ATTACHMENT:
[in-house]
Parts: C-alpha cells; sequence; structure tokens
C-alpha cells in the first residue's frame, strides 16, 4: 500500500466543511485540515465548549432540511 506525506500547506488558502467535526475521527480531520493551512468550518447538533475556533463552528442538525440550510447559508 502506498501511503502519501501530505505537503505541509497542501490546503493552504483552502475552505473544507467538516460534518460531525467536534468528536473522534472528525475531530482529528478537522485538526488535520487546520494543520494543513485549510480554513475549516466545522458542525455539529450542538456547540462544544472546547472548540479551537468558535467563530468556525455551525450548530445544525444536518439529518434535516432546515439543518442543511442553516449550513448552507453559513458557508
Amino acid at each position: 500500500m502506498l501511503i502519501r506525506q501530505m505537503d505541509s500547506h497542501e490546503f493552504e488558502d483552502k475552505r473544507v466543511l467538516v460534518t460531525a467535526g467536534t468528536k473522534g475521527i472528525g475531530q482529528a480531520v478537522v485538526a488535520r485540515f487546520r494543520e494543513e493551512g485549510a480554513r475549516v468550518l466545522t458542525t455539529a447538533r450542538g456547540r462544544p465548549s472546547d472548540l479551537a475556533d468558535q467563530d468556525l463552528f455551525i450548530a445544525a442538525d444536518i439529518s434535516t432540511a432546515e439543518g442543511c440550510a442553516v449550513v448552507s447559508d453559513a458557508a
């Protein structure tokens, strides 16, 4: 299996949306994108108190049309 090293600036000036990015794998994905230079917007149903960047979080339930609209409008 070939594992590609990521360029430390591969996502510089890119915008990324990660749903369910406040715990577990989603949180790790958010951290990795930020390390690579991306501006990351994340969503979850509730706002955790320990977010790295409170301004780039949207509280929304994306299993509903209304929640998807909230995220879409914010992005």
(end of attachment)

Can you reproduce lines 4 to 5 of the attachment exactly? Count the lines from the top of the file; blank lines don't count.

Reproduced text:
Amino acid at each position: 500500500m502506498l501511503i502519501r506525506q501530505m505537503d505541509s500547506h497542501e490546503f493552504e488558502d483552502k475552505r473544507v466543511l467538516v460534518t460531525a467535526g467536534t468528536k473522534g475521527i472528525g475531530q482529528a480531520v478537522v485538526a488535520r485540515f487546520r494543520e494543513e493551512g485549510a480554513r475549516v468550518l466545522t458542525t455539529a447538533r450542538g456547540r462544544p465548549s472546547d472548540l479551537a475556533d468558535q467563530d468556525l463552528f455551525i450548530a445544525a442538525d444536518i439529518s434535516t432540511a432546515e439543518g442543511c440550510a442553516v449550513v448552507s447559508d453559513a458557508a
């Protein structure tokens, strides 16, 4: 299996949306994108108190049309 090293600036000036990015794998994905230079917007149903960047979080339930609209409008 070939594992590609990521360029430390591969996502510089890119915008990324990660749903369910406040715990577990989603949180790790958010951290990795930020390390690579991306501006990351994340969503979850509730706002955790320990977010790295409170301004780039949207509280929304994306299993509903209304929640998807909230995220879409914010992005």